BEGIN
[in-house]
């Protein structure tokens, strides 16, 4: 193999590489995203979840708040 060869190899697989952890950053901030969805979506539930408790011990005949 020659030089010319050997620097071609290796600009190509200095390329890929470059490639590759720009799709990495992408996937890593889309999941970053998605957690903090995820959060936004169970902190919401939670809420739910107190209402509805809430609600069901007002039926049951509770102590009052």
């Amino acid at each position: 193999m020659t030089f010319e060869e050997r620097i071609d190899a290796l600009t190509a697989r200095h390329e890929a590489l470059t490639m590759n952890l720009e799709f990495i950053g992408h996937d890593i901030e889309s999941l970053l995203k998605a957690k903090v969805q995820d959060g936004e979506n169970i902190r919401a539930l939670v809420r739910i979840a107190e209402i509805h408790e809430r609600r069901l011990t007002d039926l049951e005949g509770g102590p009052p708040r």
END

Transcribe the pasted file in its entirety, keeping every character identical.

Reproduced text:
[in-house]
């Protein structure tokens, strides 16, 4: 193999590489995203979840708040 060869190899697989952890950053901030969805979506539930408790011990005949 020659030089010319050997620097071609290796600009190509200095390329890929470059490639590759720009799709990495992408996937890593889309999941970053998605957690903090995820959060936004169970902190919401939670809420739910107190209402509805809430609600069901007002039926049951509770102590009052």
């Amino acid at each position: 193999m020659t030089f010319e060869e050997r620097i071609d190899a290796l600009t190509a697989r200095h390329e890929a590489l470059t490639m590759n952890l720009e799709f990495i950053g992408h996937d890593i901030e889309s999941l970053l995203k998605a957690k903090v969805q995820d959060g936004e979506n169970i902190r919401a539930l939670v809420r739910i979840a107190e209402i509805h408790e809430r609600r069901l011990t007002d039926l049951e005949g509770g102590p009052p708040r």